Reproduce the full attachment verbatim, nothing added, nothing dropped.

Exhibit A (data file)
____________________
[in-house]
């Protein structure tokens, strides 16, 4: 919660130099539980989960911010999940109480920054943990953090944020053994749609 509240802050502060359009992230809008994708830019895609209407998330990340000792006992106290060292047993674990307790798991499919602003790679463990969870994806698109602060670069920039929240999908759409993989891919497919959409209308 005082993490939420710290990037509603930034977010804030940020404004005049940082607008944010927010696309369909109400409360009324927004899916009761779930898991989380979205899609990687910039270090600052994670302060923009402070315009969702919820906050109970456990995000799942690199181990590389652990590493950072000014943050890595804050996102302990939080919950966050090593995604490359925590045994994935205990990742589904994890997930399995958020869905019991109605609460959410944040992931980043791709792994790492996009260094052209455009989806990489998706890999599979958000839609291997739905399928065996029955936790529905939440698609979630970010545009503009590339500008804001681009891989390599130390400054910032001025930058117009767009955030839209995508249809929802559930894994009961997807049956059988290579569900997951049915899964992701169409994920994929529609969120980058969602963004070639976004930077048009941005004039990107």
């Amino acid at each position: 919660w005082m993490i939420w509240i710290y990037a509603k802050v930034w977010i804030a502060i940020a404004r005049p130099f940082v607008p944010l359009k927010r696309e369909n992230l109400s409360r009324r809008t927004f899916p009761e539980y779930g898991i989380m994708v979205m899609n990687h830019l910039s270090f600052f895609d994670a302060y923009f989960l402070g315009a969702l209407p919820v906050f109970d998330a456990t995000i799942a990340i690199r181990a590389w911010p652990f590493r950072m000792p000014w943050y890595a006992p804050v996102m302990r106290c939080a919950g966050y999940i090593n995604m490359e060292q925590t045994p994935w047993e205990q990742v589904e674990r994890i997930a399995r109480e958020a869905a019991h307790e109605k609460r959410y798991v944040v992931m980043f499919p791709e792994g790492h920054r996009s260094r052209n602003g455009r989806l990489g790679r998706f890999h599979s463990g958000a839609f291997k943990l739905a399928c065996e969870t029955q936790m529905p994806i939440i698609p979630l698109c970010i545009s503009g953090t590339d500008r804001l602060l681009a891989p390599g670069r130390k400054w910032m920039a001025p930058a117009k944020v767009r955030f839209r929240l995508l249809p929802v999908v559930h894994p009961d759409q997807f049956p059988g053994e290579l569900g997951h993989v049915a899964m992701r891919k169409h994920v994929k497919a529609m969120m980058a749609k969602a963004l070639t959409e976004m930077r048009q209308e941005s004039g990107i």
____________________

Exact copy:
[in-house]
């Protein structure tokens, strides 16, 4: 919660130099539980989960911010999940109480920054943990953090944020053994749609 509240802050502060359009992230809008994708830019895609209407998330990340000792006992106290060292047993674990307790798991499919602003790679463990969870994806698109602060670069920039929240999908759409993989891919497919959409209308 005082993490939420710290990037509603930034977010804030940020404004005049940082607008944010927010696309369909109400409360009324927004899916009761779930898991989380979205899609990687910039270090600052994670302060923009402070315009969702919820906050109970456990995000799942690199181990590389652990590493950072000014943050890595804050996102302990939080919950966050090593995604490359925590045994994935205990990742589904994890997930399995958020869905019991109605609460959410944040992931980043791709792994790492996009260094052209455009989806990489998706890999599979958000839609291997739905399928065996029955936790529905939440698609979630970010545009503009590339500008804001681009891989390599130390400054910032001025930058117009767009955030839209995508249809929802559930894994009961997807049956059988290579569900997951049915899964992701169409994920994929529609969120980058969602963004070639976004930077048009941005004039990107």
């Amino acid at each position: 919660w005082m993490i939420w509240i710290y990037a509603k802050v930034w977010i804030a502060i940020a404004r005049p130099f940082v607008p944010l359009k927010r696309e369909n992230l109400s409360r009324r809008t927004f899916p009761e539980y779930g898991i989380m994708v979205m899609n990687h830019l910039s270090f600052f895609d994670a302060y923009f989960l402070g315009a969702l209407p919820v906050f109970d998330a456990t995000i799942a990340i690199r181990a590389w911010p652990f590493r950072m000792p000014w943050y890595a006992p804050v996102m302990r106290c939080a919950g966050y999940i090593n995604m490359e060292q925590t045994p994935w047993e205990q990742v589904e674990r994890i997930a399995r109480e958020a869905a019991h307790e109605k609460r959410y798991v944040v992931m980043f499919p791709e792994g790492h920054r996009s260094r052209n602003g455009r989806l990489g790679r998706f890999h599979s463990g958000a839609f291997k943990l739905a399928c065996e969870t029955q936790m529905p994806i939440i698609p979630l698109c970010i545009s503009g953090t590339d500008r804001l602060l681009a891989p390599g670069r130390k400054w910032m920039a001025p930058a117009k944020v767009r955030f839209r929240l995508l249809p929802v999908v559930h894994p009961d759409q997807f049956p059988g053994e290579l569900g997951h993989v049915a899964m992701r891919k169409h994920v994929k497919a529609m969120m980058a749609k969602a963004l070639t959409e976004m930077r048009q209308e941005s004039g990107i």